Friday, November 25, 2005

Fair Words and Foul Deeds

‘… But you, Théoden Lord of the Mark of Rohan, are declared by your noble devices, and still more by the fair countenance of the House of Eorl. O worthy son of Thengel the Thrice-renowned! Why have you not come before, and as a friend? Much have I desired to see you, mightiest king of western lands, and especially in these latter years, to save you from the unwise and evil counsels that beset you! Is it yet too late? Despite the injuries that have been done to me, in which the men of Rohan, alas! have has some part, still I would save you, and deliver you from the ruin that draws nigh inevitably, if you ride upon this road which you have taken. Indeed I alone can aid you now.’

Théoden opened his mouth as if to speak, but he said nothing. He looked up at the face of Saruman with its dark solemn eyes bent down upon him, and then to Gandalf at his side; and he seemed to hesitate. Gandalf made no sign; but stood silent as stone, as one waiting patiently for some call that has not yet come. The Riders stirred at first, murmuring with approval of the words of Saruman; and then they too were silent, as men spell-bound. It seemed to them that Gandalf had never spoken so fair and fittingly to their lord. Rough and proud now seemed all his dealings with Théoden. And over their hearts crept a shadow, the fear of a great danger: the end of the Mark stood in a darkness to which Gandalf was driving them, while Saruman stood beside a door of escape, holding it half open so that a ray of light came through. There was a heavy silence…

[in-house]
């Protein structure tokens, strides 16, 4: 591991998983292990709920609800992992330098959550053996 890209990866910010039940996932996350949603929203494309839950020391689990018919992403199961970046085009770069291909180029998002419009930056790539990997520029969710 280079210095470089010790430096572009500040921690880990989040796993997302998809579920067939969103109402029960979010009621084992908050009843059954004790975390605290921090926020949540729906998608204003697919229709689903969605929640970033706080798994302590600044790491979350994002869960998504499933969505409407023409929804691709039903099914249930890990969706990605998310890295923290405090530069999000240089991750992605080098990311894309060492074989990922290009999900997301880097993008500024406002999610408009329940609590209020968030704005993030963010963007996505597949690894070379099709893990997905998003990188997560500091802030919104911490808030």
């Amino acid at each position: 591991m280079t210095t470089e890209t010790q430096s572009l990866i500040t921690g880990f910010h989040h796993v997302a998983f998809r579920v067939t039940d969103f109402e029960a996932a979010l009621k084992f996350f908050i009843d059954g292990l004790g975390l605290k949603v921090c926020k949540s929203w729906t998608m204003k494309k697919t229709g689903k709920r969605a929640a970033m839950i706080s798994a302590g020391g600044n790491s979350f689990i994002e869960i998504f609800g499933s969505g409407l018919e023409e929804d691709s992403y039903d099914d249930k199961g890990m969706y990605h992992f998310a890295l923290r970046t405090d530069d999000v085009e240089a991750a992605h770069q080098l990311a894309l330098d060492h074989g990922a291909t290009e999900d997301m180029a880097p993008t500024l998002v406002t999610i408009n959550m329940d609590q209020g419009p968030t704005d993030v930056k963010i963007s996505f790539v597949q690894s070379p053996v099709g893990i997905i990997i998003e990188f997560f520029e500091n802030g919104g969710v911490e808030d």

‘What have you to say, Théoden King? Will you have peace with me, and all the aid that my knowledge, founded in long years, can bring? Shall we make our counsels together against evil days, and repair our injuries with such good will that our estates shall both come to fairer flower than ever before?...The friendship of Saruman and the power of Orthanc cannot be lightly thrown aside, whatever grievances, real or fancied, may lie behind. You have won a battle but not a war – and that with help on which you cannot count again. You may find the Shadow of the Wood at your own door next: it is wayward, and senseless, and has no love for Men.

‘But my lord of Rohan, am I to be called a murderer, because valiant men have fallen in battle? If you go to war, needlessly, for I did not desire it, then men will be slain. But if I am a murderer on that account, than all of House of Eorl is stained with murder; for they have fought many wars, and assailed many who defied them. Yet with some they have afterwards made peace, none the worse for being politic. I say, Théoden King: shall we have peace and friendship, you and I? It is ours to command.’

‘We will have peace,’ said Théoden at last thickly and with an effort. Several of the Riders cried out gladly. Théoden held up his hand. ‘Yes, we will have peace,’ he said, now in a clear voice, ‘we will have peace, when you and all your works have perished – and the works of your dark master to whom you would deliver us. You are a liar, Saruman, and a corrupter of men’s hearts. You hold out your hand to me, and I perceive only a finger of the claw of Mordor. Cruel and cold! Even if your war on me was just – as it was not, for were you ten times as wise you would have no right to rule me and mine for your own profit as you desired – even so, what will you say of your torches in the Westfold and the children that lie dead there? And they hewed Háma’s ’body before the gates of the Hornburg, after he was dead. When you hang from a gibbet at your window for the sport of your own crows, I will have peace with you and Orthanc. So much for the House of Eorl. A lesser son of great sires I am, but I do not need to lick your fingers. Turn elsewhither. But I fear your voice has lost its charm.’

Apply as appropriate...


No comments: